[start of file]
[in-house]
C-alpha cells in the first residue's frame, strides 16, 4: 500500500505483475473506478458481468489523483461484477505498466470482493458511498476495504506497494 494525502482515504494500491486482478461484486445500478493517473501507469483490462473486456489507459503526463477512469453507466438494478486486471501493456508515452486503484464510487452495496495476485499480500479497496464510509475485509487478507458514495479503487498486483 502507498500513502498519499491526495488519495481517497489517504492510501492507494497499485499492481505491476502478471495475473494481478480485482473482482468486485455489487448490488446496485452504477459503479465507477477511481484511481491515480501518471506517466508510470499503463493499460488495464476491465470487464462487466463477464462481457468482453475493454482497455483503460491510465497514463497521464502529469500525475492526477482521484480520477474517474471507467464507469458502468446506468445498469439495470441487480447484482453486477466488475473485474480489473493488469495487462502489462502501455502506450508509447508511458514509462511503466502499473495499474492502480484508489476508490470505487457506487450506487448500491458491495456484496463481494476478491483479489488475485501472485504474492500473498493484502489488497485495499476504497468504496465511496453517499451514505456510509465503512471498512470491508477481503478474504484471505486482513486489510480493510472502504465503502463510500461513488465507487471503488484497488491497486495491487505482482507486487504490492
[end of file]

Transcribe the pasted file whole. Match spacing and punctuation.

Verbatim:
[in-house]
C-alpha cells in the first residue's frame, strides 16, 4: 500500500505483475473506478458481468489523483461484477505498466470482493458511498476495504506497494 494525502482515504494500491486482478461484486445500478493517473501507469483490462473486456489507459503526463477512469453507466438494478486486471501493456508515452486503484464510487452495496495476485499480500479497496464510509475485509487478507458514495479503487498486483 502507498500513502498519499491526495488519495481517497489517504492510501492507494497499485499492481505491476502478471495475473494481478480485482473482482468486485455489487448490488446496485452504477459503479465507477477511481484511481491515480501518471506517466508510470499503463493499460488495464476491465470487464462487466463477464462481457468482453475493454482497455483503460491510465497514463497521464502529469500525475492526477482521484480520477474517474471507467464507469458502468446506468445498469439495470441487480447484482453486477466488475473485474480489473493488469495487462502489462502501455502506450508509447508511458514509462511503466502499473495499474492502480484508489476508490470505487457506487450506487448500491458491495456484496463481494476478491483479489488475485501472485504474492500473498493484502489488497485495499476504497468504496465511496453517499451514505456510509465503512471498512470491508477481503478474504484471505486482513486489510480493510472502504465503502463510500461513488465507487471503488484497488491497486495491487505482482507486487504490492